Let's face it, times are tough. The economic situation has just about every corner of life reeling with uncertainty and motor sport is no different. We've discussed the notion of teh pay-to-drive model in Formula One recently in which a young driver brings cash to the team in return for a seat be it the main driver role or as a reserve driver. Williams F1 hired Pastor Maldonado in 2011 for one simple fact, he had backing in the form of Venezuelan cash from the government of Venezuela. This year, they've chosen to hire Bruno Senna who also has financial backing to drive.
The model has been scorned by several former drivers and fans alike and yet it is continuing to be an element in the series that has crept from the poorest teams up the grid to the midfield teams who historically didn't seek paying drivers. Team such as Sauber, Williams, Lotus Renault (who now say they are not using pay drivers) and Toro Rosso. While the justifications are numerous, the reality is perhaps more simple is scope...tough times mean less sponsors for the teams and the cash needed to continue to race is being found in drivers who happen to have sponsor backing.
This seems to be the impact that Formula One is experiencing due to the difficult economy and while it would be understandable as F1 represents the most expensive racing series on the planet, it isn't alone in its suffering for sponsors. NASCAR legend Jack Roush is finding it difficult to lure sponsors after having one of their best seasons in the teams history in 2011. Roush told USA Today:
"We came off our best year in terms of performance only to find it was not the best year to attract sponsors," said Roush, who came within a point of winning the Sprint Cup title with driver Carl Edwards but captured the Nationwide crown behind Ricky Stenhouse Jr.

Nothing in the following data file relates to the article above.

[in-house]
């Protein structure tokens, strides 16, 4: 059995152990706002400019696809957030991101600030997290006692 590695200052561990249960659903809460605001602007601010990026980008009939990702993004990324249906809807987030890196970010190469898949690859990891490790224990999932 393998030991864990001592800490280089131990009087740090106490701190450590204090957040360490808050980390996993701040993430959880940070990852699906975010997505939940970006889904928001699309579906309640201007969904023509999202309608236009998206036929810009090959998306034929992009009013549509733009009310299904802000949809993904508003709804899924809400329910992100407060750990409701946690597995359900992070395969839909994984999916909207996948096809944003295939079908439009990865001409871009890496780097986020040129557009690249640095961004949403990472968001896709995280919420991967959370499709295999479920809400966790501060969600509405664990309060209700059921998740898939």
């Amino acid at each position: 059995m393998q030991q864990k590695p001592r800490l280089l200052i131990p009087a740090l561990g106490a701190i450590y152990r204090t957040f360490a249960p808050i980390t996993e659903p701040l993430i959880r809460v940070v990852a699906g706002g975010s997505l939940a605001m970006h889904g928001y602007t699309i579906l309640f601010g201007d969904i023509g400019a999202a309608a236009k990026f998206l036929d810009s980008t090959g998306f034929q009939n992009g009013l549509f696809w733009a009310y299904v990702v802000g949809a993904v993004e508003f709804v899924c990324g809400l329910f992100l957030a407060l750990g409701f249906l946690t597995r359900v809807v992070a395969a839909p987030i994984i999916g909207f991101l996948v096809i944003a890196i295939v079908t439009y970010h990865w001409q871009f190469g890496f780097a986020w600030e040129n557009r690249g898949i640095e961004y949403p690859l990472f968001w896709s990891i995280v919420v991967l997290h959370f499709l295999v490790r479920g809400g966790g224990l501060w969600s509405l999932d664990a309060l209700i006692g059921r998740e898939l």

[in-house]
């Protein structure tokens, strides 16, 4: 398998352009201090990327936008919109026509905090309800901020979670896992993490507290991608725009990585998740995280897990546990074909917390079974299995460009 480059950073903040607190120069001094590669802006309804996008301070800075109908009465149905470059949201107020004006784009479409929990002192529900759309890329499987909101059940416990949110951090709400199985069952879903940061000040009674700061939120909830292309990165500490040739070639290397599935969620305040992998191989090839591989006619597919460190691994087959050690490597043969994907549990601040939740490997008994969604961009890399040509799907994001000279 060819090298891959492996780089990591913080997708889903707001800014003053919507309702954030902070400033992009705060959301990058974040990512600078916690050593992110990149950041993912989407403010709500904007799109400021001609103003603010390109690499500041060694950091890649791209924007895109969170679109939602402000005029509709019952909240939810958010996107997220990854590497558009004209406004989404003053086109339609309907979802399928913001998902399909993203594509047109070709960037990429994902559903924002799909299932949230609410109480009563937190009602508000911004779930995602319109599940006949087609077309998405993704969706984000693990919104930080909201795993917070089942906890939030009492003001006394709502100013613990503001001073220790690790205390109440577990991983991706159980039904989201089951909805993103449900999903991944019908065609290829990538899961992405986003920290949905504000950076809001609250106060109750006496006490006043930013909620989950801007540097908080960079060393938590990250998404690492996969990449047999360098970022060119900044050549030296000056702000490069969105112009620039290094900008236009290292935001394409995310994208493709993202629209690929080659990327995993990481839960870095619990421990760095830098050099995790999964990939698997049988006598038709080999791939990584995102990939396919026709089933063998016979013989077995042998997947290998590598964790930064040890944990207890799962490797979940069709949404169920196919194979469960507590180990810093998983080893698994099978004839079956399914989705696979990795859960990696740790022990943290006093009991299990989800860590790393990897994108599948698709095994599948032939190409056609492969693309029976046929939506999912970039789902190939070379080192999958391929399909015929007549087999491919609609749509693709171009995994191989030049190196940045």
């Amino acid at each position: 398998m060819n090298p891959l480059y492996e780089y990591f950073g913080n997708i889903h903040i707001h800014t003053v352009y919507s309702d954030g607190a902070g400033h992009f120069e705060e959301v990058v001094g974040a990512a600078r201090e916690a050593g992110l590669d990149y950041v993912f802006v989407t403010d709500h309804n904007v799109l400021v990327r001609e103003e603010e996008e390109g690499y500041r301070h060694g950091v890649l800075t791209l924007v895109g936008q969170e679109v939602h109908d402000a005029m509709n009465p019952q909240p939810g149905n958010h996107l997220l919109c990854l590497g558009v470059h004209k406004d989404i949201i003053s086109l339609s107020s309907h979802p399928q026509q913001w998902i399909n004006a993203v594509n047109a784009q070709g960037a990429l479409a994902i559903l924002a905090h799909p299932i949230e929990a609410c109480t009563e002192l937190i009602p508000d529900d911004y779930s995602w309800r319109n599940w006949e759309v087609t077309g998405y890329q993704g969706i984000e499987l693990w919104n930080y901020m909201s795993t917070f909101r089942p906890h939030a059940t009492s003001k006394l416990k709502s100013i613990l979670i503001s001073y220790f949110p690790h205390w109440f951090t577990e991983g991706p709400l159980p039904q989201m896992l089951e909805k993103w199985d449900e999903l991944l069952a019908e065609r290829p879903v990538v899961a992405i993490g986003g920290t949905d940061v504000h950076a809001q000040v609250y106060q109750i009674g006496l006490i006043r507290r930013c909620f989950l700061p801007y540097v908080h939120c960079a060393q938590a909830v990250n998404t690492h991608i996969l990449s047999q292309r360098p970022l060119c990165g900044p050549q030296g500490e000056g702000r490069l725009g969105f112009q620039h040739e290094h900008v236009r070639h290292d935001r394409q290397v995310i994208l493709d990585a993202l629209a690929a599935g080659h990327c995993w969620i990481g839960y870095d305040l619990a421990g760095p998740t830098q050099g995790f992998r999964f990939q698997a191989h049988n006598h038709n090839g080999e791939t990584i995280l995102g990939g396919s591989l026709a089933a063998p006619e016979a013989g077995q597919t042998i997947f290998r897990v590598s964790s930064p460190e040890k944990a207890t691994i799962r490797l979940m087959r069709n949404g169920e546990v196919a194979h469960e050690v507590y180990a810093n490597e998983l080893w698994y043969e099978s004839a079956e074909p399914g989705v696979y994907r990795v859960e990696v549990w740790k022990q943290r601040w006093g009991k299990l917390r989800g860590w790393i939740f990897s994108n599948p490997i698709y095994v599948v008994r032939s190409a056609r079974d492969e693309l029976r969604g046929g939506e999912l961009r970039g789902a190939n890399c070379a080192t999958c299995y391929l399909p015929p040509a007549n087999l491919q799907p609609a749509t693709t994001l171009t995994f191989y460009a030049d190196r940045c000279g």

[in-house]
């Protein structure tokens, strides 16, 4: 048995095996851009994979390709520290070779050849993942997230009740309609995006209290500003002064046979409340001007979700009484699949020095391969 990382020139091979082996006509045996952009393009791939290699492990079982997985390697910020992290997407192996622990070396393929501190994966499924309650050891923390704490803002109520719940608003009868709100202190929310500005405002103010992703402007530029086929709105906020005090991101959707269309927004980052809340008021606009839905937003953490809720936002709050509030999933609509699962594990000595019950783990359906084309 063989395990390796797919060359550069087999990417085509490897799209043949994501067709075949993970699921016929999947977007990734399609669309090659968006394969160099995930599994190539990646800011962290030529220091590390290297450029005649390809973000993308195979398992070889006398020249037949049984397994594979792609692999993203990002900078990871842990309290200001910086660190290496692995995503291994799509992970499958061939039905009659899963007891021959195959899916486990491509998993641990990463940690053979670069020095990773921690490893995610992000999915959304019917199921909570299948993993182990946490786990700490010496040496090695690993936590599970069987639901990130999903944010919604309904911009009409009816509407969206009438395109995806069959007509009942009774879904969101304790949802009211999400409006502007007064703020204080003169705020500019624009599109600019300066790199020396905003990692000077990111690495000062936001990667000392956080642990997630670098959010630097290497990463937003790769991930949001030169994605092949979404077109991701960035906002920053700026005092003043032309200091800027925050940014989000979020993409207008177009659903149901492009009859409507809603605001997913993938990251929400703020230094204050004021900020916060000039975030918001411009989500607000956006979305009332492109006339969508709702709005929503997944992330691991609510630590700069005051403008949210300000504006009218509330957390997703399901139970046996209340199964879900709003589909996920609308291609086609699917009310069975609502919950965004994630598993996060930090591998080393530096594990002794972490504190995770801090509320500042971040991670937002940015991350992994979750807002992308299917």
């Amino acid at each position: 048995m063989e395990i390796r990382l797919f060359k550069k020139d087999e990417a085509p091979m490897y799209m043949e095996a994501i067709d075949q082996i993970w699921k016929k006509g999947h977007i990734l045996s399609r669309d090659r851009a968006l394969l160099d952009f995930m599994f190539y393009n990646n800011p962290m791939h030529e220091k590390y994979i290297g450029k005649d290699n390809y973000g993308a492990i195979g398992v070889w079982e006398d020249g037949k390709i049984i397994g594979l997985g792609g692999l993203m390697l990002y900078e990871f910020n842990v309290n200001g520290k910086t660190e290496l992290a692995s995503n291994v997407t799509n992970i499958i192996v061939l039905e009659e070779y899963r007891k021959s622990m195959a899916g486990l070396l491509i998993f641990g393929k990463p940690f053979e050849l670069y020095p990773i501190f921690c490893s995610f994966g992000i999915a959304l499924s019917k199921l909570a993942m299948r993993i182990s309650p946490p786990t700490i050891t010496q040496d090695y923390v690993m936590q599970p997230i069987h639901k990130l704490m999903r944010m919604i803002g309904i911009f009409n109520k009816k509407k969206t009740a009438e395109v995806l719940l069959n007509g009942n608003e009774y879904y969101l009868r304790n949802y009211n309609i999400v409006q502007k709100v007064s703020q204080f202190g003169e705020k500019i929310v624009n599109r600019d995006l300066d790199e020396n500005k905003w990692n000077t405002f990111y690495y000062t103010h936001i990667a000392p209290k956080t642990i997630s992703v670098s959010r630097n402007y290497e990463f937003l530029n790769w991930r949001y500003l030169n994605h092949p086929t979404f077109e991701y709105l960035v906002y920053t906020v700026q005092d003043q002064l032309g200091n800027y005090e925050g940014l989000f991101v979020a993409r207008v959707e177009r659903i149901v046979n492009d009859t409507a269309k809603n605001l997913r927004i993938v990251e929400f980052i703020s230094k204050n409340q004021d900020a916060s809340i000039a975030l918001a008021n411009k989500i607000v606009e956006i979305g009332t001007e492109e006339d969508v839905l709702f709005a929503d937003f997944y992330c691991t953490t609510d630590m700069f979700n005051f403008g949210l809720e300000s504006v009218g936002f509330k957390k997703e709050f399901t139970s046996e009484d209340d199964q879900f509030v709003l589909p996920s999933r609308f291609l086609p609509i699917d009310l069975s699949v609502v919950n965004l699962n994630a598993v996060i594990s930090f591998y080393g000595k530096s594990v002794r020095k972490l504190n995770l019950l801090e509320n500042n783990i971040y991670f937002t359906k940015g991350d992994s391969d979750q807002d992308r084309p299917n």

"I'm disappointed because of the 100 or so people we had to lay off -- people who depended on us," Roush said. "And going from four to three teams, we didn't have a seat for David Ragan. That's unfortunate."
NASCAR has long been a sponsorship magnate in the United States and no form of motor sport is bigger or more brand-centric than this legacy stock car series. NASCAR itself has been expanding into other series such as Grand Am but remains steadfast in their premier event as well as the junior series such as Nationwide and ARCA feeders. The lack of sponsorship for historic NASCAR Sprint Cup teams such as Roush is also being echoed by individual drivers who are veterans in the midst of sponsorship struggles themselves. Drivers such as Kyle Bush, Jeff Burton and Clint Bowyer.
Roush Fenway Racing (RFR) had a timing issue in that 10 of their major sponsors contracts all expired at the same time and they were able to retain 8 of the 10 at some level of sponsorship according to USA Today. RFR's Steve Newmark said that while the team is struggling and veterans are having a hard time, young drivers are nearly out of luck without cash in their pocket:
"It impacted a lot of younger drivers. If they're not bringing sponsorship with them, they're not getting a seat."
Paying to drive is not a new phenomena in racing but its prevalence in the last few years speaks to the economic impact on motor sport and while we F1 fans have all been exposed to it, suffice to say we are not alone as America's biggest racing series is also steeped in fickle sponsors and the need to hire paying drivers. There are world's of difference between the two series but when money comes tough, the similarities are always cash. It makes the wheels go round as 100 people unfortunately found out at RFR.